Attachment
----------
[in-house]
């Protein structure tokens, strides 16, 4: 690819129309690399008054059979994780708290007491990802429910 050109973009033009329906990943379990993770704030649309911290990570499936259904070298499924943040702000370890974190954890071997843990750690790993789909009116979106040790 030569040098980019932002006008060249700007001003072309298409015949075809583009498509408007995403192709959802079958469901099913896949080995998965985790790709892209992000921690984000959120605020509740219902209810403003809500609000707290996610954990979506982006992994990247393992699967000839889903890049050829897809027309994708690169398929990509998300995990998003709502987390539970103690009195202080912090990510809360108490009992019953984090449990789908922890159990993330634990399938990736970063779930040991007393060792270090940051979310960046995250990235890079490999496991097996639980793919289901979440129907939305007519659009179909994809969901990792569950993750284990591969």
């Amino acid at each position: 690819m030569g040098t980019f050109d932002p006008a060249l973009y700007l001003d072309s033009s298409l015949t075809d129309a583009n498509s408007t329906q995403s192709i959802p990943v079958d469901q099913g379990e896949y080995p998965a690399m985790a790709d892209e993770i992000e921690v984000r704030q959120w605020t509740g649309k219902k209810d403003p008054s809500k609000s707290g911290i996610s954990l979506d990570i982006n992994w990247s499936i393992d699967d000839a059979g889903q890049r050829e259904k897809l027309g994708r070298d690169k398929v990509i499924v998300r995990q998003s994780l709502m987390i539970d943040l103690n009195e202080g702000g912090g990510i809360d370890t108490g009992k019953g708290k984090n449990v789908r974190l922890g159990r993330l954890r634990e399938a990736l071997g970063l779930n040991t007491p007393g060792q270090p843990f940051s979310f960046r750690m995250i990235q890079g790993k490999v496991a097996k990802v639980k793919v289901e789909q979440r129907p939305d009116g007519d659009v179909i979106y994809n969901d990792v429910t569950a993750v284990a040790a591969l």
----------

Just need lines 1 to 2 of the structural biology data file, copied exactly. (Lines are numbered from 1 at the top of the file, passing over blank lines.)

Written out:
[in-house]
């Protein structure tokens, strides 16, 4: 690819129309690399008054059979994780708290007491990802429910 050109973009033009329906990943379990993770704030649309911290990570499936259904070298499924943040702000370890974190954890071997843990750690790993789909009116979106040790 030569040098980019932002006008060249700007001003072309298409015949075809583009498509408007995403192709959802079958469901099913896949080995998965985790790709892209992000921690984000959120605020509740219902209810403003809500609000707290996610954990979506982006992994990247393992699967000839889903890049050829897809027309994708690169398929990509998300995990998003709502987390539970103690009195202080912090990510809360108490009992019953984090449990789908922890159990993330634990399938990736970063779930040991007393060792270090940051979310960046995250990235890079490999496991097996639980793919289901979440129907939305007519659009179909994809969901990792569950993750284990591969």